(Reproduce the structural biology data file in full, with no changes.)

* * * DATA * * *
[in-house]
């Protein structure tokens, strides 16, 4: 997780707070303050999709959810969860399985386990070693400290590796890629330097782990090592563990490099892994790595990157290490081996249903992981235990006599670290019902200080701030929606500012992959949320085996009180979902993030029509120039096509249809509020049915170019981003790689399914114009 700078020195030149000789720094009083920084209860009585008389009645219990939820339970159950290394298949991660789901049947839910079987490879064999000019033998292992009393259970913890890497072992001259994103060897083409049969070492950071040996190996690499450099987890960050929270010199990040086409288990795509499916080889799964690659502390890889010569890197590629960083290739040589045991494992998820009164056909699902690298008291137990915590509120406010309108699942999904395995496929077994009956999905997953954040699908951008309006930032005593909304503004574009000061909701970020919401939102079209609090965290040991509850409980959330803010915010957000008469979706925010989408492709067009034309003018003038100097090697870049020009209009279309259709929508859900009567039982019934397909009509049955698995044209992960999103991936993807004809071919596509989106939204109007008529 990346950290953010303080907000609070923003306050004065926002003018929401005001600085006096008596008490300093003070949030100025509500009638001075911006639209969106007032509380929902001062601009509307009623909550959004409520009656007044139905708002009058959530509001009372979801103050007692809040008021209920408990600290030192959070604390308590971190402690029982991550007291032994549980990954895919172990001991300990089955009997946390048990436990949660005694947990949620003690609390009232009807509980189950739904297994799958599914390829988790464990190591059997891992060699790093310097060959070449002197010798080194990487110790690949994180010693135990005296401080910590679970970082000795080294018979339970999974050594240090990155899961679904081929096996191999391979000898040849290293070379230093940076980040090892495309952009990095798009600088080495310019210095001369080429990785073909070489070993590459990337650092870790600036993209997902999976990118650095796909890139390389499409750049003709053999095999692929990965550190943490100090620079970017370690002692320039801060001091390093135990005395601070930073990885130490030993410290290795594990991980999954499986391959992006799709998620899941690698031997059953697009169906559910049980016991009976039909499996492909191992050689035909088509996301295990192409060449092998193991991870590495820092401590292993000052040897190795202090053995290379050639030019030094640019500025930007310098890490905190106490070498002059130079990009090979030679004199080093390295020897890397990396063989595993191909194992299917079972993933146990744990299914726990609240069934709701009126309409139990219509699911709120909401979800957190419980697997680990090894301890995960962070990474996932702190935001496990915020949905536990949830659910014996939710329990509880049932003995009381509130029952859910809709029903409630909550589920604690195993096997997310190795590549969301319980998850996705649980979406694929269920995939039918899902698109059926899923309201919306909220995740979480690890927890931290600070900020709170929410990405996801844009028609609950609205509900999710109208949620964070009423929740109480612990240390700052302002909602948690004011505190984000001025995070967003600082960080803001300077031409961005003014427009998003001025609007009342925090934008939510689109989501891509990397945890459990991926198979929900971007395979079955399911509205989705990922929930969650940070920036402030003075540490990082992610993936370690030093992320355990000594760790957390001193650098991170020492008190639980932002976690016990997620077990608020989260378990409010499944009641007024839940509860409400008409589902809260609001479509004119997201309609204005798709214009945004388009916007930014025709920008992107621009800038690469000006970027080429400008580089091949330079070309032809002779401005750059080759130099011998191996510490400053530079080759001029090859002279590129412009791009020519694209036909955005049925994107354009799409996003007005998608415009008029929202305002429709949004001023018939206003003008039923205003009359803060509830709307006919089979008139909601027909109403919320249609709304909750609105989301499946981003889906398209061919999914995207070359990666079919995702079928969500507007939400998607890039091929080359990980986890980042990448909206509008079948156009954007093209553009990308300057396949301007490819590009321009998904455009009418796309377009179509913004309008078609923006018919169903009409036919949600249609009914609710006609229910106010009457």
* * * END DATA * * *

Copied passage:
[in-house]
């Protein structure tokens, strides 16, 4: 997780707070303050999709959810969860399985386990070693400290590796890629330097782990090592563990490099892994790595990157290490081996249903992981235990006599670290019902200080701030929606500012992959949320085996009180979902993030029509120039096509249809509020049915170019981003790689399914114009 700078020195030149000789720094009083920084209860009585008389009645219990939820339970159950290394298949991660789901049947839910079987490879064999000019033998292992009393259970913890890497072992001259994103060897083409049969070492950071040996190996690499450099987890960050929270010199990040086409288990795509499916080889799964690659502390890889010569890197590629960083290739040589045991494992998820009164056909699902690298008291137990915590509120406010309108699942999904395995496929077994009956999905997953954040699908951008309006930032005593909304503004574009000061909701970020919401939102079209609090965290040991509850409980959330803010915010957000008469979706925010989408492709067009034309003018003038100097090697870049020009209009279309259709929508859900009567039982019934397909009509049955698995044209992960999103991936993807004809071919596509989106939204109007008529 990346950290953010303080907000609070923003306050004065926002003018929401005001600085006096008596008490300093003070949030100025509500009638001075911006639209969106007032509380929902001062601009509307009623909550959004409520009656007044139905708002009058959530509001009372979801103050007692809040008021209920408990600290030192959070604390308590971190402690029982991550007291032994549980990954895919172990001991300990089955009997946390048990436990949660005694947990949620003690609390009232009807509980189950739904297994799958599914390829988790464990190591059997891992060699790093310097060959070449002197010798080194990487110790690949994180010693135990005296401080910590679970970082000795080294018979339970999974050594240090990155899961679904081929096996191999391979000898040849290293070379230093940076980040090892495309952009990095798009600088080495310019210095001369080429990785073909070489070993590459990337650092870790600036993209997902999976990118650095796909890139390389499409750049003709053999095999692929990965550190943490100090620079970017370690002692320039801060001091390093135990005395601070930073990885130490030993410290290795594990991980999954499986391959992006799709998620899941690698031997059953697009169906559910049980016991009976039909499996492909191992050689035909088509996301295990192409060449092998193991991870590495820092401590292993000052040897190795202090053995290379050639030019030094640019500025930007310098890490905190106490070498002059130079990009090979030679004199080093390295020897890397990396063989595993191909194992299917079972993933146990744990299914726990609240069934709701009126309409139990219509699911709120909401979800957190419980697997680990090894301890995960962070990474996932702190935001496990915020949905536990949830659910014996939710329990509880049932003995009381509130029952859910809709029903409630909550589920604690195993096997997310190795590549969301319980998850996705649980979406694929269920995939039918899902698109059926899923309201919306909220995740979480690890927890931290600070900020709170929410990405996801844009028609609950609205509900999710109208949620964070009423929740109480612990240390700052302002909602948690004011505190984000001025995070967003600082960080803001300077031409961005003014427009998003001025609007009342925090934008939510689109989501891509990397945890459990991926198979929900971007395979079955399911509205989705990922929930969650940070920036402030003075540490990082992610993936370690030093992320355990000594760790957390001193650098991170020492008190639980932002976690016990997620077990608020989260378990409010499944009641007024839940509860409400008409589902809260609001479509004119997201309609204005798709214009945004388009916007930014025709920008992107621009800038690469000006970027080429400008580089091949330079070309032809002779401005750059080759130099011998191996510490400053530079080759001029090859002279590129412009791009020519694209036909955005049925994107354009799409996003007005998608415009008029929202305002429709949004001023018939206003003008039923205003009359803060509830709307006919089979008139909601027909109403919320249609709304909750609105989301499946981003889906398209061919999914995207070359990666079919995702079928969500507007939400998607890039091929080359990980986890980042990448909206509008079948156009954007093209553009990308300057396949301007490819590009321009998904455009009418796309377009179509913004309008078609923006018919169903009409036919949600249609009914609710006609229910106010009457």